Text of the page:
Tuesday, September 4, 2012

Song To Celia and The Odyssey - Celia and Calypso

Song to Celia

Drinke to me, onely, with thine eyes,
    And I will pledge with mine;
Or leave a kisse but in the cup,
    And Ile not looke for wine.
The thirst, that from the soule doth rise,
    Doth aske a drinke divine:
But might I of Jove's Nectar sup,
   I would not change for thine.
  I sent thee, late, a rosie wreath,
    Not so much honoring thee,
As giving it a hope, that there
    It could not withered bee.
But thou thereon did'st onely breath,
    And sent'st it back to mee:
Since when it growes, and smells, I sweare,
    Not of it selfe, but thee.
   I would not change for thine.
Since when it grows, and smells, I swear,
   Not of itself, but thee.

~ Ben Jonson (1619)

Song to Celia from Poets.org

Jonson uses immortality and eternity symbols such as Jove’s Nectar and a (rosie) wreath i.e. a circle or eternal symbol when he speaks of his love. Much like Donne, Jonson uses the eyes, our “windows to the soul” to flesh out the true nature of Celia’s feelings.

To change the spelling to ‘new English’ would be a mistake, in my opinion as Jonson has already invoked the imagery of Jove (Zeus), nectar - considered by the Greeks to be the ‘Nectar of the Gods’ and hold immortality which is collected by bees from blossoming flowers so the use of bee in line 12 could be said to be a reference to nectar.  Both Jove and nectar are used quite extensively in Homer’s Odyssey.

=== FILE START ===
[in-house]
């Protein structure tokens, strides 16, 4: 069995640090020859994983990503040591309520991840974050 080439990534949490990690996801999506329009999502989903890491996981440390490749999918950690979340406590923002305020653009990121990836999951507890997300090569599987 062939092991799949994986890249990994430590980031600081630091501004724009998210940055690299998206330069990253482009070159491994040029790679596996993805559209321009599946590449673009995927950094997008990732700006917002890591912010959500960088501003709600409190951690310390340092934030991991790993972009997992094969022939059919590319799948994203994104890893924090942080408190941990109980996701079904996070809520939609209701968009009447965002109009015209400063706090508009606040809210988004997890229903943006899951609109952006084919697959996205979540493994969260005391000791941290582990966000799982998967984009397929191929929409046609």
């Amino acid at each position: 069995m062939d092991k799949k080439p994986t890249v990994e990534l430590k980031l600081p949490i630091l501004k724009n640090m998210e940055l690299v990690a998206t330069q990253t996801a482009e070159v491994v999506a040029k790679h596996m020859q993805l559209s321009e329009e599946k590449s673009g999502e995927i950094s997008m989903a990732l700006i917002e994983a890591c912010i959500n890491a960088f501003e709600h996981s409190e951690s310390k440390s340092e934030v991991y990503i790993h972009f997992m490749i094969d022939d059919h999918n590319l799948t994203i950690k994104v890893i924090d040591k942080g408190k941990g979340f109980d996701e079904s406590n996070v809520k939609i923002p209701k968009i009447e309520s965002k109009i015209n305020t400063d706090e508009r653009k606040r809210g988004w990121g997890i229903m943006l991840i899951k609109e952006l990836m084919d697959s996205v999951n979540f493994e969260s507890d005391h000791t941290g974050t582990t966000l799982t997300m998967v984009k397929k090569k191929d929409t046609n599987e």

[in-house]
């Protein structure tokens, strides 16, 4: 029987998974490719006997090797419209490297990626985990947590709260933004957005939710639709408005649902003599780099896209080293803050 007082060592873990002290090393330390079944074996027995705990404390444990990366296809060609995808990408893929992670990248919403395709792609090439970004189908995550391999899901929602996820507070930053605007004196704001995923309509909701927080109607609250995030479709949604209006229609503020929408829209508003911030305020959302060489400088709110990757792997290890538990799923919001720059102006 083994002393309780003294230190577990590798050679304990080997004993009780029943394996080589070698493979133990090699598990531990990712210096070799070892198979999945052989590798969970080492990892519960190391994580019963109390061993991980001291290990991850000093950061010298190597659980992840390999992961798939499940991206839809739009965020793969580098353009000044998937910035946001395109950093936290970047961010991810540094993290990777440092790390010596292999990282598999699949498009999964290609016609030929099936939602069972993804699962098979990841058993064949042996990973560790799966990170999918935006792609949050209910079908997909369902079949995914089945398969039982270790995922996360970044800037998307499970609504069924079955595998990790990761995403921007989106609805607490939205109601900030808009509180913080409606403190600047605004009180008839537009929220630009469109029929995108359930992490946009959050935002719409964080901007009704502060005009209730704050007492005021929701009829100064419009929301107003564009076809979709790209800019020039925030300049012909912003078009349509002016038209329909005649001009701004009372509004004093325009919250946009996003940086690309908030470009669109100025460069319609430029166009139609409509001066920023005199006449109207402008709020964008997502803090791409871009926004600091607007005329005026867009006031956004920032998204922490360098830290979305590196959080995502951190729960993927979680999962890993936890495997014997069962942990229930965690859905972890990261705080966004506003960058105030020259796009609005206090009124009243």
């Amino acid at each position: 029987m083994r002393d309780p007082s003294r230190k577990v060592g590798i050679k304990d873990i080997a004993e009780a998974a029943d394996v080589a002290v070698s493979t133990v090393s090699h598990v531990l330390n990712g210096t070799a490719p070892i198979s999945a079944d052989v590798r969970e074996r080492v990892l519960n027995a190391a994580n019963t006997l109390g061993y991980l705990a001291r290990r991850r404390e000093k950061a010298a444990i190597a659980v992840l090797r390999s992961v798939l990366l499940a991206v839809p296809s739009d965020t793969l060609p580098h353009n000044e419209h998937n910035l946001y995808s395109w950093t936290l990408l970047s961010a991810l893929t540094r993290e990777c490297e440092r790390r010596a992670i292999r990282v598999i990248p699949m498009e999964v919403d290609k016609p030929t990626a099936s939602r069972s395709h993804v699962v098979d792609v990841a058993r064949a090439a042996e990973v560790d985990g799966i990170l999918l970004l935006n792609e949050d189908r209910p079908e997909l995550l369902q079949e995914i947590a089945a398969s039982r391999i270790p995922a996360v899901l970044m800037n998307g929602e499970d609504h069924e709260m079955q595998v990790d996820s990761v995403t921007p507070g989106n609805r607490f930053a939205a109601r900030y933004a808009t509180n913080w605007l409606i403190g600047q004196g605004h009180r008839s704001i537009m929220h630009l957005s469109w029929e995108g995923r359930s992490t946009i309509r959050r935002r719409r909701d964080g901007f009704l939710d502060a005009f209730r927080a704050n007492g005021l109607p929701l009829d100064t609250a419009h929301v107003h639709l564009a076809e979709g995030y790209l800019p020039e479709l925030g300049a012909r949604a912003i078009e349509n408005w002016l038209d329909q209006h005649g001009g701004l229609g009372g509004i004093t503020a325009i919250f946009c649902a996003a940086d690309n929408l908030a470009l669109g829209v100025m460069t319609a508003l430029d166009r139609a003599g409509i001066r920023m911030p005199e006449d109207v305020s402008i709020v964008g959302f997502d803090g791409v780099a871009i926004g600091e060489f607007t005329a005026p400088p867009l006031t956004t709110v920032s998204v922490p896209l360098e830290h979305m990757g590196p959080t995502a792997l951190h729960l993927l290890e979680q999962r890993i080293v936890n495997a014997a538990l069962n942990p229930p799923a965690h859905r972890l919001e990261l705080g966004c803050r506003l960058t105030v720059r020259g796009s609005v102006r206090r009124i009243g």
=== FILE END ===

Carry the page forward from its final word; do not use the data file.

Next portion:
Calypso and Odysseus, Oil on canvas, Gerard de Lairesse, Rijks Museum, Amsterdam 
In book V, Homer talks of Calypso who longs for the love of Odysseus who, 'In the nights, true / he'd sleep with her in the arching cave-he had no choice- / unwilling lover alongside lover all too willing... / But all his days he'd sit on the rocks and beaches, / wrenching his heart with sobs and groans and anguish, / gazing over the barren sea through blinding tears. (Homer, The Odyssey, Book V, Lines 170-175)'.  Odysseus loved his wife like Jonson loves Celia and Calypso loves Odysseus. Like Jonson, Calypso will not receive the same eternal and unending love from Odysseus and realizes she must let him go both physically and emotionally. Calypso says to Odysseus, "No need, my unlucky one, to grieve here any longer, / no, don't waste your life away. Now I am willing, / heart and soul, to send you off at last (Homer, The Odyssey, Book V, Lines 177-179)."  Jonson realizes Celia will not return his love the same as he feels when he wrote in lines 13-14, "But thou thereon did'st onely breath, / And sent'st it back to mee".

Both Calypso and Jonson may love deeper and more completely than ever before and want an eternal and immortal love, but when the person they love does not return these feelings they have to let them go.

Calypso's Isle, Oil On Canvas, 1897, Herbert James Draper (1862-1920), Source for Image

And that art and poetry fans is my spin on the poem and not an official analysis... 

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